Information on the microbiology of the deep subsurface is necessary in order to understand the factors controlling the rate and extent of the microbially catalyzed reactions that influence the geophysical properties of these environments. Drilling into 45-Ma oceanic basaltic crust in a deepwater environment during ODP Leg 200 provided a promising opportunity to explore the abundance, diversity and activity of micro-organisms. The combined use of culture-independent molecular phylogenetic analyses and enrichment culture techniques is an advantageous approach in investigating subsurface microbial ecosystems. Enrichment culture methods allow the evaluation of potential activities and functions. Microbiological investigations revealed few aerobic cultivable, in part hitherto unknown, micro-organisms in deep submarine sediments and basaltic lava flows. 16S rDNA sequencing of isolates from sediment revealed the next relatives to be members of the genera Halomonas, Pseudomonas, and Lactobacillus. Within the Pseudomonadaceae the closest relative is Acinetobacter sp., which was isolated from a deep subsurface environment. The next phylogenetical relatives within the Halomonadaceae are bacteria typically isolated from Soda lakes, which are considered as model of early life conditions. Interestingly, not only sediment bacteria could be obtained in pure culture. Aerobic strains could also be successfully isolated from the massive tholeiitic basalt layer at a depth of 76.16 mbsf (46 m below the sediment/basement contact). These particular isolates are gram-positive with low G+C content of DNA, phylogenetically affiliated to the phylum Firmicutes. The closest neighbors are e.g. a marine Bacillus isolated from the Gulf of Mexico and a low G+C gram-positive bacterium, which belongs to the microbial flora in the deepest sea mud of the Mariana Trench, isolated from a depth of 10,897 m. Based on the similarity values, the isolates represent hitherto undescribed species of the deep

  5. Hydrothermal alteration of the ocean crust: insights from Macquarie Island and drilled in situ ocean crust


    Coggon, Rosalind Mary


    Hydrothermal circulation is a fundamental process in the formation and aging of the ocean crust, influencing its structure, physical and chemical properties, and the composition of the oceans and the mantle. The impact of hydrothermal circulation on mid-ocean ridge processes depends on the composition and volume of circulating hydrothermal fluids, and the extent of partitioning between high temperature axial- and low temperature ridge flank- systems, but these processes remain ...

  6. Helium isotopes in ferromanganese crusts from the central Pacific Ocean (United States)

    Basu, S.; Stuart, F.M.; Klemm, V.; Korschinek, G.; Knie, K.; Hein, J.R.


    Helium isotopes have been measured in samples of two ferromanganese crusts (VA13/2 and CD29-2) from the central Pacific Ocean. With the exception of the deepest part of crust CD29-2 the data can be explained by a mixture of implanted solar- and galactic cosmic ray-produced (GCR) He, in extraterrestrial grains, and radiogenic He in wind-borne continental dust grains. 4He concentrations are invariant and require retention of less than 12% of the in situ He produced since crust formation. Loss has occurred by recoil and diffusion. High 4He in CD29-2 samples older than 42 Ma are correlated with phosphatization and can be explained by retention of up to 12% of the in situ-produced 4He. 3He/4He of VA13/2 samples varies from 18.5 to 1852 Ra due almost entirely to variation in the extraterrestrial He contribution. The highest 3He/4He is comparable to the highest values measured in interplanetary dust particles (IDPs) and micrometeorites (MMs). Helium concentrations are orders of magnitude lower than in oceanic sediments reflecting the low trapping efficiency for in-falling terrestrial and extraterrestrial grains of Fe-Mn crusts. The extraterrestrial 3He concentration of the crusts rules out whole, undegassed 4–40 μm diameter IDPs as the host. Instead it requires that the extraterrestrial He inventory is carried by numerous particles with significantly lower He concentrations, and occasional high concentration GCR-He-bearing particles.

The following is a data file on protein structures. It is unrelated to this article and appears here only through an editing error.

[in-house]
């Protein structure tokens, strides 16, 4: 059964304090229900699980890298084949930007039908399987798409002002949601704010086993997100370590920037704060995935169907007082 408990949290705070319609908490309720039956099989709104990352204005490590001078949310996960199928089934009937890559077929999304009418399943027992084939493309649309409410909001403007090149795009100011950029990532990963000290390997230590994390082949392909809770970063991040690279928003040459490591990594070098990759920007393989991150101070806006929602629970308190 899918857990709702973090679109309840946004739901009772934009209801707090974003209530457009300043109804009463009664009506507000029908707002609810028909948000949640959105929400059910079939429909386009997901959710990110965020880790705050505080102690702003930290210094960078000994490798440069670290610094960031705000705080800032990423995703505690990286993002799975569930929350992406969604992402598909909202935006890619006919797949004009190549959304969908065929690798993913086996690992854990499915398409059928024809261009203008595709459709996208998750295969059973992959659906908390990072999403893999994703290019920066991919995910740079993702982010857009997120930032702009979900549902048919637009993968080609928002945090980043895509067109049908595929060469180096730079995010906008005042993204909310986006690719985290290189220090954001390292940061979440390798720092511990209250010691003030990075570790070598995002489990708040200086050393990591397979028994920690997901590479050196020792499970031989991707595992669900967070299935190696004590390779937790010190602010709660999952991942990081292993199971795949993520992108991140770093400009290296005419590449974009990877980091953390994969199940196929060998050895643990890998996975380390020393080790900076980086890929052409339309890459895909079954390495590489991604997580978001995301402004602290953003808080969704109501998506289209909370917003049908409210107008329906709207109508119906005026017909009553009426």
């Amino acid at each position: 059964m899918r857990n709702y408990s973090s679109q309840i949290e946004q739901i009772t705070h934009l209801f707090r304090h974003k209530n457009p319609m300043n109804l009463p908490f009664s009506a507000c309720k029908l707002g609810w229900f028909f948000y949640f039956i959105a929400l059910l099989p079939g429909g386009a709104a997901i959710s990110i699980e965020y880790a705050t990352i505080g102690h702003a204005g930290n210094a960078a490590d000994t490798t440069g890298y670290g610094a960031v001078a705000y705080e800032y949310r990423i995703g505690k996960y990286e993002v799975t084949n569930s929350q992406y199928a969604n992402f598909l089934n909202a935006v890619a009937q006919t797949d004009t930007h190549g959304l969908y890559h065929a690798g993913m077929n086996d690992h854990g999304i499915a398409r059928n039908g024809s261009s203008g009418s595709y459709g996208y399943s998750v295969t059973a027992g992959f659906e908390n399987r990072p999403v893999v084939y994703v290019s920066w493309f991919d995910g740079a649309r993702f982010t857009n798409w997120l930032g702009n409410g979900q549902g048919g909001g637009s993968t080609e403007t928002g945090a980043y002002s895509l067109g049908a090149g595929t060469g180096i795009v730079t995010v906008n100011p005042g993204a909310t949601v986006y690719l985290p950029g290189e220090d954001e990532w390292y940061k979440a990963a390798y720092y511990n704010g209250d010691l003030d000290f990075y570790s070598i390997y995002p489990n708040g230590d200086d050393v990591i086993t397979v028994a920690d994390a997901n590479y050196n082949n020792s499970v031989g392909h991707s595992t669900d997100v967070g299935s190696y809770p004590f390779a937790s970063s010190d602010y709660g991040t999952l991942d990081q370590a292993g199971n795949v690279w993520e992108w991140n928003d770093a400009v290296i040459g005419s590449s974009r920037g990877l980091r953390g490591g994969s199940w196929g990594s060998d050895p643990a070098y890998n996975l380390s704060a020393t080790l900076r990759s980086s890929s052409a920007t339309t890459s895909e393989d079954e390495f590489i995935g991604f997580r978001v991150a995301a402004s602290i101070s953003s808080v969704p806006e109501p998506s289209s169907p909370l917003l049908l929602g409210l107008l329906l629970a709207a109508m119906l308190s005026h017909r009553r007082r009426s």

7. Oceanic crust formation in the Egeria Fracture Zone Complex (Central Indian Ocean) (United States)

    Le Minor, Marine; Gaina, Carmen; Sigloch, Karin; Minakov, Alexander


    This study aims to analyse in detail the oceanic crust fabric and volcanic features (seamounts) formed for the last 10 million years at the Central Indian Ridge between 19 and 21 latitude south. Multibeam bathymetry and magnetic data has been collected in 2013 as part of the French-German expedition RHUM-RUM (Reunion hotspot and upper mantle - Reunion's unterer mantel). Three long profiles perpendicular on the Central Indian Ridge (CIR), south of the Egeria fracture zone, document the formation of oceanic crust since 10 million years, along with changes in plate kinematics and variations in the magmatic input. We have inspected the abyssal hill geometry and orientation along conjugate oceanic flanks and within one fracture zone segment where we could identify J-shaped features that are indicators of changes in plate kinematics. The magnetic anomaly data shows a slight asymmetry in seafloor spreading rates on conjugate flanks: while a steady increase in spreading rate from 10 Ma to the present is shown by the western flank, the eastern part displays a slowing down from 5 Ma onwards. The deflection of the anti J-shaped abyssal hill lineations suggest that the left-stepping Egeria fracture zone complex (including the Egeria, Flinders and an un-named fracture zone to the southeast) was under transpression from 9 to 6 Ma and under transtension since 3 Ma. The transpressional event was triggered by a clockwise mid-ocean ridge reorientation and a decrease of its offset, whereas the transtensional regime was probably due to a counter-clockwise change in the spreading direction and an increase of the ridge offset. The new multibeam data along the three profiles reveal that crust on the eastern side is smoother (as shown by the abyssal hill number and structure) and hosts several seamounts (with age estimations of 7.67, 6.10 and 0.79 Ma), in contrast to the rougher conjugate western flank. Considering that the western flank was closer to the Reunion plume, and therefore